Home Engineering Behavioral Intervention Research: Designing, Evaluating, and Implementing
Researchers need to be acutely aware of the elements in the organization in which an intervention will be embedded, as discussed in detail in Chapter 20. The characteristics of the environmental context of a practice setting, organization, and agency can influence the likelihood or speed of dissemination and eventual adoption of an intervention (Simpson & Dansereau, 2007). In addition to specific organization or agency characteristics for an intervention, the larger context of policy and societal trends and values also influence dissemination and wide-scale adoption as suggested in Chapter 1, Figure 1.2.
Certain characteristics of practice settings may yield differential outcomes for dissemination. For example, it has been found that a high level of environmental uncertainty may actually increase an organization’s willingness to embrace change (O’Neill, Pouder, & Bucholtz, 1998). If a proven intervention can enable an organization to respond directly to a perceived threat, it may be taken up quickly (Bradley et al., 2004). Proven interventions that reflect novel ideas that are in fashion or are promoted by well-respected leaders may also be more likely to be adopted than those that do not (Abrahamson, 1996; Carlile, 2004). Alternately, the more radical or disruptive an intervention is to an organization and its workflow, staffing, and/or budgeting, the more value (e.g., cost savings, significant health benefits to individuals) it will need to generate and the more difficult it may be to find support for its adoption.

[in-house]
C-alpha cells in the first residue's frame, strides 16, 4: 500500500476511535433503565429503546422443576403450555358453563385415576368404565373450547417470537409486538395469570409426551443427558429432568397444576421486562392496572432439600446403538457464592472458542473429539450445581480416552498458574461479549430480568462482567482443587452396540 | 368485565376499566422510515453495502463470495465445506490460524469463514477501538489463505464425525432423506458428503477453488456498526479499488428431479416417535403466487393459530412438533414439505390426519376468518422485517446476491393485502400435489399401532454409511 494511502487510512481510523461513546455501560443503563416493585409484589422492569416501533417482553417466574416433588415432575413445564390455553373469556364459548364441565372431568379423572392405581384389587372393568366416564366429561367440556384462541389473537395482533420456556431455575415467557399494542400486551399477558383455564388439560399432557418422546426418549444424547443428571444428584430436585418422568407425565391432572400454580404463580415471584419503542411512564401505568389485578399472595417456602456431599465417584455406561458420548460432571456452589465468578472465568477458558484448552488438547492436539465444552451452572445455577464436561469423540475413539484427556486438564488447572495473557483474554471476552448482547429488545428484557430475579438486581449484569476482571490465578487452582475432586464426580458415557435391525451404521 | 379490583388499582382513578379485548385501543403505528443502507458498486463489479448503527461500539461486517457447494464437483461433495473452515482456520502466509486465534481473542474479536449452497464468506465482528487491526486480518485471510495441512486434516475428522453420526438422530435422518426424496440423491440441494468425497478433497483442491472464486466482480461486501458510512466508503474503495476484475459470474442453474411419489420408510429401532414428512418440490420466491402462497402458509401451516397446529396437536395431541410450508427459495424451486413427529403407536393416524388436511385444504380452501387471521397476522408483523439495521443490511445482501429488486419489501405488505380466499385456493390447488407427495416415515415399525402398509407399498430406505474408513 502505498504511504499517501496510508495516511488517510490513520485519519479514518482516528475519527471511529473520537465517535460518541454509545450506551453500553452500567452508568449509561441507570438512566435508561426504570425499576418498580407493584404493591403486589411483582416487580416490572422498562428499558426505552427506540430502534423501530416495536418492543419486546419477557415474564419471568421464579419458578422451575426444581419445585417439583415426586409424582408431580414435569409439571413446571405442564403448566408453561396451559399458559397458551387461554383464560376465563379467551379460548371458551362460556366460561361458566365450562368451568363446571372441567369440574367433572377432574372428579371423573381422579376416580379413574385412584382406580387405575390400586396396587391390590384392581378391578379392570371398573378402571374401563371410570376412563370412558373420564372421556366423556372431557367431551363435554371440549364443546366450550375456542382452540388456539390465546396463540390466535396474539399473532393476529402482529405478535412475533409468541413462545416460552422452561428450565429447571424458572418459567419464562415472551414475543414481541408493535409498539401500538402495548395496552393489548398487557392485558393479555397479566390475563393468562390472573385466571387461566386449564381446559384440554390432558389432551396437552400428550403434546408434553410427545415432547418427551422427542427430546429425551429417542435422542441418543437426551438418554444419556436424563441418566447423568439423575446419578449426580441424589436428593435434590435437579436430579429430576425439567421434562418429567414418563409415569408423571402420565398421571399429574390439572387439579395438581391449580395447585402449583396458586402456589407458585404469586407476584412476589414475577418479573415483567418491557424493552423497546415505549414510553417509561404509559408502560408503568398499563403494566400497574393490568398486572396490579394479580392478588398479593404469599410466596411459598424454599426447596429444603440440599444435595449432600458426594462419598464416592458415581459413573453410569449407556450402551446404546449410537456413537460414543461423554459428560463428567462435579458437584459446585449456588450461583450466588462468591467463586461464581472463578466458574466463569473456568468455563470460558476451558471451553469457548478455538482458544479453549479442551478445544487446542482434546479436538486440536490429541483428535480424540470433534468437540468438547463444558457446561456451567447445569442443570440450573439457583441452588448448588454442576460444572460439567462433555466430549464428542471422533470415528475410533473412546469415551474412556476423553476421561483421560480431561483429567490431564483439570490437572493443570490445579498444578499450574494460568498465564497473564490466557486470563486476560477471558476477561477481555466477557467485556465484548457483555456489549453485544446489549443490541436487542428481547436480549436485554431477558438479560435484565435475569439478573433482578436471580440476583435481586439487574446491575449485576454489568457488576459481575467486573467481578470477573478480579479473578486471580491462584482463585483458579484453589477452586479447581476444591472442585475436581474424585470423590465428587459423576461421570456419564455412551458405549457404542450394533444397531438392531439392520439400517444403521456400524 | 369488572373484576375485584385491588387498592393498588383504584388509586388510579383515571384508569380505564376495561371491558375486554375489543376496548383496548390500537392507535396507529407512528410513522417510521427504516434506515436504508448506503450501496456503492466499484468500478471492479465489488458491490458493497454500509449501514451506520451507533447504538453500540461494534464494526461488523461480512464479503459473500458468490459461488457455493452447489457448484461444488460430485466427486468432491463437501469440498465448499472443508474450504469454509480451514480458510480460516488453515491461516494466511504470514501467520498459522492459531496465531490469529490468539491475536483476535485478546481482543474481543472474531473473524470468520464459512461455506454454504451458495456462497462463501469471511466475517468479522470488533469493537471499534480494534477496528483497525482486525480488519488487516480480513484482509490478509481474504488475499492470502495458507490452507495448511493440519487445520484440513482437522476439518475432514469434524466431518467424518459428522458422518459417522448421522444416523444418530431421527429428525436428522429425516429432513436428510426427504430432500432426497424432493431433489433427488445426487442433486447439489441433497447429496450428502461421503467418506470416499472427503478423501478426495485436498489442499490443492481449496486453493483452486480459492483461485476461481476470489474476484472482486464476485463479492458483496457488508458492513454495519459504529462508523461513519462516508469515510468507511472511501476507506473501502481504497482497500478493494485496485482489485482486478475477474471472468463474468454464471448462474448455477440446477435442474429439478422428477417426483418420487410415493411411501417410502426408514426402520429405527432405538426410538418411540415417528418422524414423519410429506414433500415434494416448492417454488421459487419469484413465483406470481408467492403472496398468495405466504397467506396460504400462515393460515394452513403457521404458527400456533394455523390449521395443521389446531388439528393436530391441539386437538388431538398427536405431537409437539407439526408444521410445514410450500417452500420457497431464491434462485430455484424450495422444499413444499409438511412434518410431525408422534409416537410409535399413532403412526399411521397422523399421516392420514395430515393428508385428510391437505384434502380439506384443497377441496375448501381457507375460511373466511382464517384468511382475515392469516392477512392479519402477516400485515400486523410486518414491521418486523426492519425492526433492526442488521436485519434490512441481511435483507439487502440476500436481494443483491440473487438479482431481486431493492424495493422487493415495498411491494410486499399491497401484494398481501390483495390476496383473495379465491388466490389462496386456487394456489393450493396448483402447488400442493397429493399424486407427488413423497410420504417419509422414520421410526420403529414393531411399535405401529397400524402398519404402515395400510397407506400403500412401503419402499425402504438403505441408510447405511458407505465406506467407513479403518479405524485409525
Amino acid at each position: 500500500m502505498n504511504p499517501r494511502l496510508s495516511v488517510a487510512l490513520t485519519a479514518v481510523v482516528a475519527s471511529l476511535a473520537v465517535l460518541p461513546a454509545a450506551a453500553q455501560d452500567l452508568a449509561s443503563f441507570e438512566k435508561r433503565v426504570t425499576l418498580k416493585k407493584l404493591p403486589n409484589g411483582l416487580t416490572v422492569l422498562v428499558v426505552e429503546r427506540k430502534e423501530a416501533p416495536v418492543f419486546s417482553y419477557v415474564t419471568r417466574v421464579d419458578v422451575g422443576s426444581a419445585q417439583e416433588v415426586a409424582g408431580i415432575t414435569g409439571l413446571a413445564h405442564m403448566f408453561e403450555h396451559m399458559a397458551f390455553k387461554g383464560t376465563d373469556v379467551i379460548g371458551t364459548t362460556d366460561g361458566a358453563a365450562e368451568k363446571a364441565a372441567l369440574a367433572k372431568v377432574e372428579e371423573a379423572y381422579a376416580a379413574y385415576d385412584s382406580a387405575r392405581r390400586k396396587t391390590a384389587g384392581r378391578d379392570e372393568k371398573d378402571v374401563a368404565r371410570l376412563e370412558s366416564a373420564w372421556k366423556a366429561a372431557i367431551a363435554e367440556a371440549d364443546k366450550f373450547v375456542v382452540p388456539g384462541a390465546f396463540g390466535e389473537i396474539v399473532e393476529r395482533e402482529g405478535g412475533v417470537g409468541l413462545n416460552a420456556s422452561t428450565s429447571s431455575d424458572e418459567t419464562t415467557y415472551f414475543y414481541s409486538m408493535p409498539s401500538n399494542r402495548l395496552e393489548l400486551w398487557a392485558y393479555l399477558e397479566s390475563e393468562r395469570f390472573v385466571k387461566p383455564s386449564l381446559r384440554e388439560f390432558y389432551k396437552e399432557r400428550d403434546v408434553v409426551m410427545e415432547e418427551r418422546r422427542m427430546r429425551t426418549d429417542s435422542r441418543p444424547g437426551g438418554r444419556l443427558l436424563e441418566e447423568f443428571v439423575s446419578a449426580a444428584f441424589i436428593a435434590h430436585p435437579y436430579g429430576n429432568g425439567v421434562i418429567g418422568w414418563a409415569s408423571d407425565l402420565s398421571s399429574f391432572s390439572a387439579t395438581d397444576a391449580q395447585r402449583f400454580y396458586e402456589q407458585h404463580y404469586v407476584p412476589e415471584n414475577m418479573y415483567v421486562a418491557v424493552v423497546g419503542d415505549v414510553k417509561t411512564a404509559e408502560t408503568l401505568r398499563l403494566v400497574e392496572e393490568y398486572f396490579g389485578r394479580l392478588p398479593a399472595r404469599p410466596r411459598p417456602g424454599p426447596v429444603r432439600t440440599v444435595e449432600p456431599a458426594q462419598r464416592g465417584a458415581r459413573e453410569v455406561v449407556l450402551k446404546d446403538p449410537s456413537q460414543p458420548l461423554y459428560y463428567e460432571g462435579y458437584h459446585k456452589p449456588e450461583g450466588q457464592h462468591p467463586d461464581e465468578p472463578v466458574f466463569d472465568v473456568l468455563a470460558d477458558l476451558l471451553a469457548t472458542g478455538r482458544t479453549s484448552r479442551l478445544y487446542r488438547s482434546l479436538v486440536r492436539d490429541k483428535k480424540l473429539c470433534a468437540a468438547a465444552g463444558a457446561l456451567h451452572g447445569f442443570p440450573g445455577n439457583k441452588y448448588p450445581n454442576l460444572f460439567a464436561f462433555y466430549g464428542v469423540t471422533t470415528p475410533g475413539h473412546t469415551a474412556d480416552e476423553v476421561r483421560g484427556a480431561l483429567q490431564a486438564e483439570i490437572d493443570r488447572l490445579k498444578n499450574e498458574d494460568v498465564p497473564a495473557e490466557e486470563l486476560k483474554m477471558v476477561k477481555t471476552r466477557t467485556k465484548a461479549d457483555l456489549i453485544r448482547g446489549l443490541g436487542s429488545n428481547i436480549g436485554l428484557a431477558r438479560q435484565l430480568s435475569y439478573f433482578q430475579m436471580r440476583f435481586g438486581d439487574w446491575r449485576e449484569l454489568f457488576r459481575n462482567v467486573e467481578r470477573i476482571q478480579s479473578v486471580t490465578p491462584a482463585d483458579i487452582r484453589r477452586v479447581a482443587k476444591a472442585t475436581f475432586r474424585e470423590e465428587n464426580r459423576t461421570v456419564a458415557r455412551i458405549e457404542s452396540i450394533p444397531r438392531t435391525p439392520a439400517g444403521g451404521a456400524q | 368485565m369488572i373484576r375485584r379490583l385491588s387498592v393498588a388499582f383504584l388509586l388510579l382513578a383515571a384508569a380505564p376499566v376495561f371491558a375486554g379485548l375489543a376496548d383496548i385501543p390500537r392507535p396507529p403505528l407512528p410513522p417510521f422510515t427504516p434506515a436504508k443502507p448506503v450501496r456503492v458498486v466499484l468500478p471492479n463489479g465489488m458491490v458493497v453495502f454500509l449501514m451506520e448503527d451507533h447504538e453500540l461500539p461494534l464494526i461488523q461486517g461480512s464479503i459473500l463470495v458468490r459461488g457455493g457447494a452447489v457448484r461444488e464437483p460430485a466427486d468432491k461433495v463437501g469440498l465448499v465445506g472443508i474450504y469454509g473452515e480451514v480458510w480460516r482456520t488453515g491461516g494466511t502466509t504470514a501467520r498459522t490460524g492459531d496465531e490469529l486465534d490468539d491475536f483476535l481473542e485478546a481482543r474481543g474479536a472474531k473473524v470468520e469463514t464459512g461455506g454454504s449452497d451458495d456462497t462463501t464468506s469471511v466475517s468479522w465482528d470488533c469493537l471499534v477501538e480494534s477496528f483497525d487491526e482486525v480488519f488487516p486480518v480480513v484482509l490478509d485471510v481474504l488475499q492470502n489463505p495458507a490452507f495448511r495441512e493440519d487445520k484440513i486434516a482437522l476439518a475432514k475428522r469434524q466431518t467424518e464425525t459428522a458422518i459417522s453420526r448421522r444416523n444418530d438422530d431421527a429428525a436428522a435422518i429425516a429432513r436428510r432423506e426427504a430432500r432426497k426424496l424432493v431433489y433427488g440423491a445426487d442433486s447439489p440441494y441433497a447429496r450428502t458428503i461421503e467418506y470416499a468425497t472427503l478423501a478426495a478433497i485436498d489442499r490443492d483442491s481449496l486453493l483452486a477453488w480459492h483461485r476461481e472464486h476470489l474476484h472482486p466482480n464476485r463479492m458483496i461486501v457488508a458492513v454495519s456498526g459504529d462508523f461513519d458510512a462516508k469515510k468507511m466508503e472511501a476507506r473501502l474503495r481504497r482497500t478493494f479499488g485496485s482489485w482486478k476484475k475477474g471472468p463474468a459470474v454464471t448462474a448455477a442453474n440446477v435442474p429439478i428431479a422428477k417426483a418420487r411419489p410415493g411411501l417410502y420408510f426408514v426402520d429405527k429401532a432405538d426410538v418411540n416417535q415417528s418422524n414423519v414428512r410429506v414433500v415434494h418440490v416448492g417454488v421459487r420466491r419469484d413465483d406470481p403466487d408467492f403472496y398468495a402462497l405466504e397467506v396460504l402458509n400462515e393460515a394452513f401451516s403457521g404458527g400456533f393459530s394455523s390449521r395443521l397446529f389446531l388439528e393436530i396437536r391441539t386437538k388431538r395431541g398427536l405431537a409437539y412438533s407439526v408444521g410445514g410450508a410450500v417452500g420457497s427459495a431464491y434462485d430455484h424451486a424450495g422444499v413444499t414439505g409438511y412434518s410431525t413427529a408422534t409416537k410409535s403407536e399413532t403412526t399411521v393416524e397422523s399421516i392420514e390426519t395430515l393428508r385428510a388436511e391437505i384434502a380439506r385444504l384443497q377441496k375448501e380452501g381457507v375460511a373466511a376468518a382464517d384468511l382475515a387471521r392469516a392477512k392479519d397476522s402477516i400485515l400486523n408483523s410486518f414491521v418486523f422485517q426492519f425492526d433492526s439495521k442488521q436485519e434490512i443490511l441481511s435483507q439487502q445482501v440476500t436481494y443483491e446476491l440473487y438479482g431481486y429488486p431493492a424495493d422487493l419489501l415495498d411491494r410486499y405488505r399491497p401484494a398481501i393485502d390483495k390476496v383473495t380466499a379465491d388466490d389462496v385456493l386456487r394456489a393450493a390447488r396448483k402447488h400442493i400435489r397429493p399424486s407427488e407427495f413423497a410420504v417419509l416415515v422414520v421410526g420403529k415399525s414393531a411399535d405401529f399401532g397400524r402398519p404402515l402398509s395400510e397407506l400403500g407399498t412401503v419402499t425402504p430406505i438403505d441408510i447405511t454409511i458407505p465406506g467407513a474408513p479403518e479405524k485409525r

In some cases, an intervention may be too innovative, and may be adopted only with the passage of time or evolution of a particular practice or health policy environment. For example, years after they were first tested, interdisciplinary care coordination models in primary care, such as patient-centered medical homes and transitional care programs from hospital to home (including Coleman’s Care Transition Program® [www.caretransitions.org/] and Naylor’s Transitional Care Model [www.caretransitions.org/]), are receiving favorable attention in health care and community settings. Affordable Care Act programs (e.g., ACOs) and reimbursement changes that favor these approaches are making these evidence-based and well-tested models more attractive to organizations.
Another characteristic that influences dissemination potential involves whether an organization or setting has previously been an “early adopter” of an intervention (Rogers, 2003), or has a track record of taking on new programs. Organizations that have a track record of being early adopters may be more “receptive to change” than those that do not (Greenhalgh, Robert, Macfarlane, Bate, & Kyriakidou, 2004). Conversely, dissemination may falter when organizations with limited financial and staff resources are unable to take on new programs without significant external support. For example, Get Busy Get Better (originally known as Beat the Blues) is a community-based depression intervention designed for delivery within senior centers (Gitlin et al., 2012, 2013). However, better resourced mental health departments and state societies of geriatric care managers are more interested in the program as they have resources, including staff and allocations for staff training, to more easily support the program’s training requirements than senior centers.
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